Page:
Crohn’s diseases and ulcerative colitis: similarities and differences
It occurs with diseases as common as the flu and the cold. It also occurs in neurodegenerative pathologies such as Alzheimer’s and senile dementia, or in psychiatric conditions such as schizophrenia or bipolar disorder. They are different concepts; however, as they are closely related because they have common symptoms, they belong to the same clinical specialty or they are located in the same organ of the human body, they are often confused with each other. The Inflammatory Bowel Disease (IBD) is not an exception. Crohn’s disease and ulcerative colitis are diseases that people tend to confuse.
Knowing the similarities and differences between Crohn’s disease and ulcerative colitis not only is key to the patient. Having rigorous and detailed information is essential for everyone around him. The former will handle better his disease improving his quality of life. The latter will achieve the capacity of empathize with the patient to understand his vision of the reality, his opinions and his doubts by stablishing that bond so demanded of respect and understanding.
Shall we talk about the distinct symptoms of Crohn’s disease and ulcerative colitis? Do we find differences in the characteristics of the inflammation or the damages? What extra-intestinal manifestations can be detected in each one? Are there differences in the way those diseases occur?
H2 Differences between Crohn’s disease and ulcerative colitis
When we talk about Inflammatory Bowel Disease (IBD), we refer to a set of chronic diseases that occur through outbreaks and in which the digestive tract may be affected. If the affectation occurs in the colon, we would be talking about ulcerative colitis. But, in the case of Crohn’s disease, it can be detected anywhere else in the digestive tract.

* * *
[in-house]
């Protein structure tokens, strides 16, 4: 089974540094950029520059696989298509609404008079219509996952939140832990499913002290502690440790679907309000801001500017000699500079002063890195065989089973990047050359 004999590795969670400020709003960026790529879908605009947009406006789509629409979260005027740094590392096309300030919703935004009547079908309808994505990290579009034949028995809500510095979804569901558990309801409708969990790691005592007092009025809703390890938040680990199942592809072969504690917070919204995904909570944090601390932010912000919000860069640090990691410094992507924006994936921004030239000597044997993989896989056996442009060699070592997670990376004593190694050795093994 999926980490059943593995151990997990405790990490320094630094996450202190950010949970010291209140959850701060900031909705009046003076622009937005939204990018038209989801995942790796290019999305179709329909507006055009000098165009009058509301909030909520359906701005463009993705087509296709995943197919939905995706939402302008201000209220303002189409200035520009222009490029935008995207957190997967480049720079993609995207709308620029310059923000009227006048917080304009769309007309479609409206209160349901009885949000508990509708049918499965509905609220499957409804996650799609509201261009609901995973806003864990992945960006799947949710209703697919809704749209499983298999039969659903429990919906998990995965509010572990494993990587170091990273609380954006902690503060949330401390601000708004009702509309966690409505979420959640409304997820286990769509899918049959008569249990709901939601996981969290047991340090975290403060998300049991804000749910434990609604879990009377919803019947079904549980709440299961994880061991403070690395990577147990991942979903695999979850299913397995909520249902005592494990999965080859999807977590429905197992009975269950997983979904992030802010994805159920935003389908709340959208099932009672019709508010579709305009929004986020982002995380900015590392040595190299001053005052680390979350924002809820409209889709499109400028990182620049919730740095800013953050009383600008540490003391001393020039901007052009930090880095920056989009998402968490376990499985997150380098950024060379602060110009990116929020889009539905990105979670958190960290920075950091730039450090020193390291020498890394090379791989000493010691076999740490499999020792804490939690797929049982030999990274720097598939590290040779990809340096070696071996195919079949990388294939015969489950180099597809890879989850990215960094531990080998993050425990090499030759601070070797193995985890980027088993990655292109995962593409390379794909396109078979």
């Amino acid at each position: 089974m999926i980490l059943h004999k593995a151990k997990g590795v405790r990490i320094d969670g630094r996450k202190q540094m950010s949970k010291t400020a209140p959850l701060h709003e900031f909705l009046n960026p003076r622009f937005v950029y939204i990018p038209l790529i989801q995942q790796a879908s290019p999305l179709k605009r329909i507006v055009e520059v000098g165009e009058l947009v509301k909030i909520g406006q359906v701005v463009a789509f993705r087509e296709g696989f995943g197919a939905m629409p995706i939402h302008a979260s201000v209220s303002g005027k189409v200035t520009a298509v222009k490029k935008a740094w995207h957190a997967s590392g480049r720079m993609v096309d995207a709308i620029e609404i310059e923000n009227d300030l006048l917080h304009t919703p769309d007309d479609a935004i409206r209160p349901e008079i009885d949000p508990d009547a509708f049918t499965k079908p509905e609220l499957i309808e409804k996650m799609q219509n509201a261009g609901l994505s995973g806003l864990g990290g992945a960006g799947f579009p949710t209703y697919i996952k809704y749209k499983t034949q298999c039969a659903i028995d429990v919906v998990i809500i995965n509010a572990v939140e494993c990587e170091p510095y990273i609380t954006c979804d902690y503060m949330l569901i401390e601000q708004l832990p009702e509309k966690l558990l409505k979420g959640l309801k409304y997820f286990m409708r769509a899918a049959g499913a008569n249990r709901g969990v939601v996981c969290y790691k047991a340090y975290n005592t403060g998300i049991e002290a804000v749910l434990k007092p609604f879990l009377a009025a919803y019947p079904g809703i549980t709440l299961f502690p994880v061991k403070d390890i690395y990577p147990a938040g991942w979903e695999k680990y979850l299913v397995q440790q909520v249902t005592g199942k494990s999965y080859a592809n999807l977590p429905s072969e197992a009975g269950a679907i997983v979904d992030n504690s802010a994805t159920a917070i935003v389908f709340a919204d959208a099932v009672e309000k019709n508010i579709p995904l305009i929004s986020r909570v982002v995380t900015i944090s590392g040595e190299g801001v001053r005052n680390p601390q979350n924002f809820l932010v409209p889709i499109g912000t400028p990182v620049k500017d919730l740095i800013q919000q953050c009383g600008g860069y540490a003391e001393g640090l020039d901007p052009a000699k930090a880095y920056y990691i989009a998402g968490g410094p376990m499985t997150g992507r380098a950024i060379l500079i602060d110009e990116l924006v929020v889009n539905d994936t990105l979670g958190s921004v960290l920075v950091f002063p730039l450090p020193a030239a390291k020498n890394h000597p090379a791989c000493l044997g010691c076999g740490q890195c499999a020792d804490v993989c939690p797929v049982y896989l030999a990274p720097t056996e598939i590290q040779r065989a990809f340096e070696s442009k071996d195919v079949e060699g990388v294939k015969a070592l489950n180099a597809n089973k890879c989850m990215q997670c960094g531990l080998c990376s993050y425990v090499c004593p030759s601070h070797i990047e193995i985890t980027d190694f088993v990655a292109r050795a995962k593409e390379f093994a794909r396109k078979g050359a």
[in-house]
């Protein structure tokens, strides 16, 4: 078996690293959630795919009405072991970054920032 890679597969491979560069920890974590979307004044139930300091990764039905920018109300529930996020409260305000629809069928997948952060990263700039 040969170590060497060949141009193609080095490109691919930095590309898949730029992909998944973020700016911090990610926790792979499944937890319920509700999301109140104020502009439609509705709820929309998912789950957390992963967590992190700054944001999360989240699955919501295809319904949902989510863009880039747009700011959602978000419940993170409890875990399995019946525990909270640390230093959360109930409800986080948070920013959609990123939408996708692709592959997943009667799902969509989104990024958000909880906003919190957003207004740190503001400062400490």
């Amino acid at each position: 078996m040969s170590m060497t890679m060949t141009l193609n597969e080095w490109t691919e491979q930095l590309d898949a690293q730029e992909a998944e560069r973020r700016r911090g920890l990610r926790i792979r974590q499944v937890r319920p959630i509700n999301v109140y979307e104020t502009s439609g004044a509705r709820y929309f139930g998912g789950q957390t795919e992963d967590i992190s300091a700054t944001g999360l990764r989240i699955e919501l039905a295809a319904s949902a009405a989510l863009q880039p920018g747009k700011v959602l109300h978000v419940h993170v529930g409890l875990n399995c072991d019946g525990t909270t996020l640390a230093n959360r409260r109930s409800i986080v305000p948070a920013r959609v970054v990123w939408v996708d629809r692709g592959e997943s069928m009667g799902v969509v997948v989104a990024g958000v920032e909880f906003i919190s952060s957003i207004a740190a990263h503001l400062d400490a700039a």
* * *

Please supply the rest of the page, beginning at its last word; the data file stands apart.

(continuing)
Although the main difference lies in the affected area, there are more characteristics unique to each disease: incidence, inflammation, complications, symptoms and blood emission in the stools. For example, its incidence: in Spain ulcerative colitis affects 58% of the population, whereas Crohn’s disease affects 42% of it.
Regarding inflammation, it should be noted that in the case of Crohn’s disease, it affects all layers of the intestine. The inflammation in ulcerative colitis is more superficial. With Crohn’s disease, stenosis and fistulas are observed as complications; whereas in ulcerative colitis these do not occur. We also find differences in the main symptoms that warn of the existence of these diseases and in the emission of blood in the depositions. For ulcerative colitis is the diarrhea and for Crohn’s disease is the abdominal pain. Finally, as far as the release of blood in the stool is concerned, we find that the ulcerative colitis patient usually presents blood in the stool on a regular basis, while the Crohn patient bleeds only if the colon is affected.
Similarities between Crohn’s disease and ulcerative colitis
Crohn’s disease and ulcerative colitis are the two most representative pathologies in IBD. When we speak of Crohn’s disease or ulcerative colitis we refer to inflammatory, chronic pathologies caused by a failure in the immune system. Both disrupt food digestion and nutrient absorption. Their cause is unknown, but it is known that genetic factors and other environmental factors are combined. Another common issue is that neither has a cure.
Crohn’s disease and ulcerative colitis resemble according to the profile of the patient in which they occur, the course of the disease, the appearance of extra-intestinal manifestations and the symptoms.
Both tend to manifest themselves at a young age, with an average diagnosis around the age of 30. Half of the patients are between 20 and 40 years old and only 25% have IBD before the age of 20. Regarding gender, women and men are equally likely to suffer from these pathologies. This possibility is slightly greater for men in the case of ulcerative colitis and for women in Crohn’s disease.
It is common in both diseases to occur with periods of activity (outbreaks) and others of remission. Their extra-intestinal manifestations are another similarity. Although they are pathologies exclusive to the digestive system, they can also affect other organs outside it. Rheumatological, dermatological and ophthalmological complications are the most common.
Finally, if there is anything very similar between Crohn’s disease and ulcerative colitis that is their symptoms. Although some occur differently depending on the patient’s IBD, most of them are the same. The most frequent are diarrhea, abdominal pain, fiver, fatigue and anemia. Weight loss and psychological disturbances, especially the lowering in the person’s self-esteem, are also common. Finally, the stunting in growth and sexual maturation of children and adolescents are common symptoms too.